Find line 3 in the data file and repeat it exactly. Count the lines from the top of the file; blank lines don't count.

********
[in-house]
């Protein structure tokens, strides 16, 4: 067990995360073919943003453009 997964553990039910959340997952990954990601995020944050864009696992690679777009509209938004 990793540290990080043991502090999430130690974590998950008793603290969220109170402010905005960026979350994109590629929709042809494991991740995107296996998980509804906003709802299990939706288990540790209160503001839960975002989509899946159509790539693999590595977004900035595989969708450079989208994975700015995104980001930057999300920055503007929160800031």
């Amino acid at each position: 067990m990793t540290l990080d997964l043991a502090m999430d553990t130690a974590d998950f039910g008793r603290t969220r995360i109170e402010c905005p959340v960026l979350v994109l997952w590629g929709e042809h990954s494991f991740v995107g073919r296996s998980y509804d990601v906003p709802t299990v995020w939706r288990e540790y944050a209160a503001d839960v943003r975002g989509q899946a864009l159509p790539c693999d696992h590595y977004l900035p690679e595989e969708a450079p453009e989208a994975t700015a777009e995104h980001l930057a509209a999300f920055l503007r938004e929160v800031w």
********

């Amino acid at each position: 067990m990793t540290l990080d997964l043991a502090m999430d553990t130690a974590d998950f039910g008793r603290t969220r995360i109170e402010c905005p959340v960026l979350v994109l997952w590629g929709e042809h990954s494991f991740v995107g073919r296996s998980y509804d990601v906003p709802t299990v995020w939706r288990e540790y944050a209160a503001d839960v943003r975002g989509q899946a864009l159509p790539c693999d696992h590595y977004l900035p690679e595989e969708a450079p453009e989208a994975t700015a777009e995104h980001l930057a509209a999300f920055l503007r938004e929160v800031w």